This year I’m celebrating the holidays with a “12 Days of Christmas” series on the abundances of our kitchen and garden. Share your experiences, too, and happy holidays!
First, you might ask, why am I talking about 12 days of Christmas NOW? Doesn’t that song refer to the time before Santa’s big day? Why, no … in fact, the 12 days of Christmas are the days from Christmas until Jan. 6, Epiphany, the holiday that celebrates the Wise Men’s arrival in Bethlehem. You can read all about the Christian perspective and the possible significance of each day in the song here. But I am no Biblical scholar, so I’m going to focus on food, home and doing it yourself, cheap and green!
And so on that note …
On the first day of Christmas, my true love gave to me … one quart of yogurt, homemade!
Longtime readers will know that I wrote a long tutorial post about making yogurt more than two years ago. After writing that post, I continued to make yogurt. Gradually I experimented with more and more convoluted methods.
I bought a yogurt maker at the thrift store, the kind with individual cups that heat up in a little multi-celled plastic tub. I used various types of yogurt starters. I made yogurt with fruit (homemade jam) at the bottom. I acquired a large crock-pot slow-cooker at the thrift store, and tried fermenting the yogurt in there. I added gelatin to make it set up nicely. I monitored the temperature like a scientist.
After all this experimentation, somehow my yogurt got worse and worse. It became gooey, sort of slimey, chunky or didn’t set up at all, sometimes with a weird sourness or a clingy mouthfeel. In short, ewww. I threw in the towel and went back to purchasing yogurt.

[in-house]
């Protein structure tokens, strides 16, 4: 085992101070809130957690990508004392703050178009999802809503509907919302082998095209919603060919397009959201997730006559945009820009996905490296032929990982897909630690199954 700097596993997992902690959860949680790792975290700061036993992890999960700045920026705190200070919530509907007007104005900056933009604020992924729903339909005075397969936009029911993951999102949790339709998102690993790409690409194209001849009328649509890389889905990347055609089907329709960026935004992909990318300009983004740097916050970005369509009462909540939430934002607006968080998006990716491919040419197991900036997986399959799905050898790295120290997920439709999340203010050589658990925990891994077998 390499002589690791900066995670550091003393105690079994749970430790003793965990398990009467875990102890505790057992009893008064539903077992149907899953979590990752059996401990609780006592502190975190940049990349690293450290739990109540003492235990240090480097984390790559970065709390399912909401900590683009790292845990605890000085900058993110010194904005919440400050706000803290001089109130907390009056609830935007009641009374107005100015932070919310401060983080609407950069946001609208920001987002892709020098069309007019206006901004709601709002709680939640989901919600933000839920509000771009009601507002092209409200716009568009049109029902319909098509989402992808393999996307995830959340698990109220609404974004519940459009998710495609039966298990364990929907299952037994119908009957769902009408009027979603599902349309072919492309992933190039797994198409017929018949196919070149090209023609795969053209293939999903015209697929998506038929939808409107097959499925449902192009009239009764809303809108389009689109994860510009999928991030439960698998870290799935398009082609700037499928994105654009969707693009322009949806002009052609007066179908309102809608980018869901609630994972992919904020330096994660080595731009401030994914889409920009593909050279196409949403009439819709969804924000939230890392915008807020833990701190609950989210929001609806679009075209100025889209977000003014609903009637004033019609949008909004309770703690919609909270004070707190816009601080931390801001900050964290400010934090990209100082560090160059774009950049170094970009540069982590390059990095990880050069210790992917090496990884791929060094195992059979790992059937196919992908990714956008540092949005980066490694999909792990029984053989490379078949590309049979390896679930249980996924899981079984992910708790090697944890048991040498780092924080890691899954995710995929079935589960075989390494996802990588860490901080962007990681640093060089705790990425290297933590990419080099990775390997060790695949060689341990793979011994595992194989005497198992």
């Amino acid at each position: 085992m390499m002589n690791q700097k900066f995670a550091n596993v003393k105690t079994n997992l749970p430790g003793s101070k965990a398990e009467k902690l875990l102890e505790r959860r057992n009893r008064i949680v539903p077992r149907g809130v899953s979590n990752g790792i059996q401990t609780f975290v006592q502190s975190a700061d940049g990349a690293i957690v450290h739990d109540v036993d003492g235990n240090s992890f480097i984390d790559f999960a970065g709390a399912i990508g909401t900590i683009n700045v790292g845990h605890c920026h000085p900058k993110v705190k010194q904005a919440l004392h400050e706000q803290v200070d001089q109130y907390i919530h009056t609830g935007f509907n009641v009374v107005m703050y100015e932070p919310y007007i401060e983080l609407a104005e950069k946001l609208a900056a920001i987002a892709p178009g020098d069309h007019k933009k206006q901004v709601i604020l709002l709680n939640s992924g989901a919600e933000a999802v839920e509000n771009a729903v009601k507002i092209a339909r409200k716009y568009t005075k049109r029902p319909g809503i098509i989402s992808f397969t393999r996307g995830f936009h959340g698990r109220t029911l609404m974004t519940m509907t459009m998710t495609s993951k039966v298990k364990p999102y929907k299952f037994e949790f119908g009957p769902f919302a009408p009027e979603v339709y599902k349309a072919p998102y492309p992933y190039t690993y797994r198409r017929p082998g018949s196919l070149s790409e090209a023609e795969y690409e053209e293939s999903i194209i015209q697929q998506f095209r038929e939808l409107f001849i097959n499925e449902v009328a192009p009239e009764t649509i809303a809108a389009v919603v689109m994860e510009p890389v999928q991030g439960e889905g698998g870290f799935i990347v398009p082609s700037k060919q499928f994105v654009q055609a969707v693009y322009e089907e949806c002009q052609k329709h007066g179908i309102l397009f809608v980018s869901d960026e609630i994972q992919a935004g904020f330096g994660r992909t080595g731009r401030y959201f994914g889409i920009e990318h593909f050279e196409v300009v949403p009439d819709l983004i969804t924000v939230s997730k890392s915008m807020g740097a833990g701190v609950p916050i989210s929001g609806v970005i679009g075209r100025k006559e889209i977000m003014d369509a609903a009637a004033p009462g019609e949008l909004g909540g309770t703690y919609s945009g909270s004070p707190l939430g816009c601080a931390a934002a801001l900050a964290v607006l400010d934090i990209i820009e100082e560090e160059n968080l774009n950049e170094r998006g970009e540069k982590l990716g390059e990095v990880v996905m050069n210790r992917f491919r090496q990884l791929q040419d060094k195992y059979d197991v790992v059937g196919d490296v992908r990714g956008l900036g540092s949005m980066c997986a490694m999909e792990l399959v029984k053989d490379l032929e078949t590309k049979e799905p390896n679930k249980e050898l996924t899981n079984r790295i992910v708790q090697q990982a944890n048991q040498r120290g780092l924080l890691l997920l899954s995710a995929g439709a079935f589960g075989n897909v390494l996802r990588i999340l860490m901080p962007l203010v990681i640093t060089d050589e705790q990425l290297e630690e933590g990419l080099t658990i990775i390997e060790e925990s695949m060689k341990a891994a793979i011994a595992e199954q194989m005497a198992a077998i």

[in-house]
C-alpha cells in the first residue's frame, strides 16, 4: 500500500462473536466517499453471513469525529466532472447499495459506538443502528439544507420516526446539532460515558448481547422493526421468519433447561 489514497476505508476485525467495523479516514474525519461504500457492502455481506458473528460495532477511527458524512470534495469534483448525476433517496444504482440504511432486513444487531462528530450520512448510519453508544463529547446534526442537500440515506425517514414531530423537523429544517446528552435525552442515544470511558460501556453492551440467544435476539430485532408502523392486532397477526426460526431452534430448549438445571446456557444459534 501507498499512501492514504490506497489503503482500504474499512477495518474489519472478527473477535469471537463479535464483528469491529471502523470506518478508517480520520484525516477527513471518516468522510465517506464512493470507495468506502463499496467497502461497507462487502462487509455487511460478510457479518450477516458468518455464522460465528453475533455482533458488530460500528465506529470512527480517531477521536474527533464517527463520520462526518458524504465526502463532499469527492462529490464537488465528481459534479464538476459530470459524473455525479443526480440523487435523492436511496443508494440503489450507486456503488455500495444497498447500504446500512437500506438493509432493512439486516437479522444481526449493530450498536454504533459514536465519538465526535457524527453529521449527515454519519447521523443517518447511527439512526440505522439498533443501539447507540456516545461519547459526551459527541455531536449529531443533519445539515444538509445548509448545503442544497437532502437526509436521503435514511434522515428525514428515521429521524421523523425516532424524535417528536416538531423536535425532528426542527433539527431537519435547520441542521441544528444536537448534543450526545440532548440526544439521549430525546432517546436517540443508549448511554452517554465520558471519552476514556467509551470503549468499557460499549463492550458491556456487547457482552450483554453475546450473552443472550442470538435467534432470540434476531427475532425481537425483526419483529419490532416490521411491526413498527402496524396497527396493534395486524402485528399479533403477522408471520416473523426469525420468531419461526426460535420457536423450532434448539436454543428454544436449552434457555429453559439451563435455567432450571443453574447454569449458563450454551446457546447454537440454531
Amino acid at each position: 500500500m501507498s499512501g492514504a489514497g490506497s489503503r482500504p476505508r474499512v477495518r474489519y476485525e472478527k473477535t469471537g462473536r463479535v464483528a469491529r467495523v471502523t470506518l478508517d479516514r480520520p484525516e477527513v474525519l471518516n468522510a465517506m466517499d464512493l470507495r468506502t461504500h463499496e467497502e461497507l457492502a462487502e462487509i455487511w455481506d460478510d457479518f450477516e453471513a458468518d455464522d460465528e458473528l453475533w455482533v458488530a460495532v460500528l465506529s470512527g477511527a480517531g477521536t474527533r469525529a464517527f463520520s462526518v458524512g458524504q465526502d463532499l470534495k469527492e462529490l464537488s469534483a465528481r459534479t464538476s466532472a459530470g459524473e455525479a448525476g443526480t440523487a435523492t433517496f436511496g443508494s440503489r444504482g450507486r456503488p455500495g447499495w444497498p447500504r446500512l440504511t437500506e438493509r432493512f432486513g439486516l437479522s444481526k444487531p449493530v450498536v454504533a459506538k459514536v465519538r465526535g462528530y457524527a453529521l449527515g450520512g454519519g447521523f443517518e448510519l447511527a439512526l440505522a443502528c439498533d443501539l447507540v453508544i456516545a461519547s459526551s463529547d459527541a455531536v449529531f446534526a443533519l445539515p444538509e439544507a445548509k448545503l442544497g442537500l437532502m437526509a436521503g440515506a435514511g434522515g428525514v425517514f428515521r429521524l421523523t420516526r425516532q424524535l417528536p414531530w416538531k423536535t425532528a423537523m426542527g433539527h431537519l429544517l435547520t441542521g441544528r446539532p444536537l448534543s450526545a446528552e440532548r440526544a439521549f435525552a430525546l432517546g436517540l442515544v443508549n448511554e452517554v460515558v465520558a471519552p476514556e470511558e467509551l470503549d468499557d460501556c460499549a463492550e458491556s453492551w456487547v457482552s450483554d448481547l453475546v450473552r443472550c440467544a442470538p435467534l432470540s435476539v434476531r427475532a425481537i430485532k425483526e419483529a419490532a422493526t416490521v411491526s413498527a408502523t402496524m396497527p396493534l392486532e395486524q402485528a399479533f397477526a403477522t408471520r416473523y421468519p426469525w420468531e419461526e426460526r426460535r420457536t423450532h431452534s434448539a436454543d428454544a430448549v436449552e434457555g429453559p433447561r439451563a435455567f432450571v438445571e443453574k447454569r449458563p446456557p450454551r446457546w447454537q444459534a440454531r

Then, this fall, I tried to trim my grocery budget again, and I’m back to making yogurt.
I’m doing it nitty gritty, just as I described in that earlier tutorial. And I’m getting incredibly thick, creamy, delicious yogurt, not very sour, with a consistency that really holds up from jar to spoon to breakfast bowl. My four strategies that seem to work well are:
- I started with plain Dannon yogurt. I’ve heard this has the best starter, and although I can’t vouch for “best,” it’s working great. I used Dannon in my first batch, and I’ve been using the dregs of my homemade yogurt ever since.
- I make sure the milk does not scald or boil — just comes close.
- I make sure the milk is cool enough not to kill the yogurt culture. I am no longer using a thermometer. I just stick my finger in and make sure it doesn’t hurt.
- I just wrap the jar up in a towel (a full-size bath towel to get lots of coverage) and set it on the kitchen counter. I warned Mr. Cheap that it’s not misplaced laundry, there’s a jar in there, so that he won’t yank the towel off the counter and create a semi-yogurty disaster.
That’s it. Yogurt. Yum.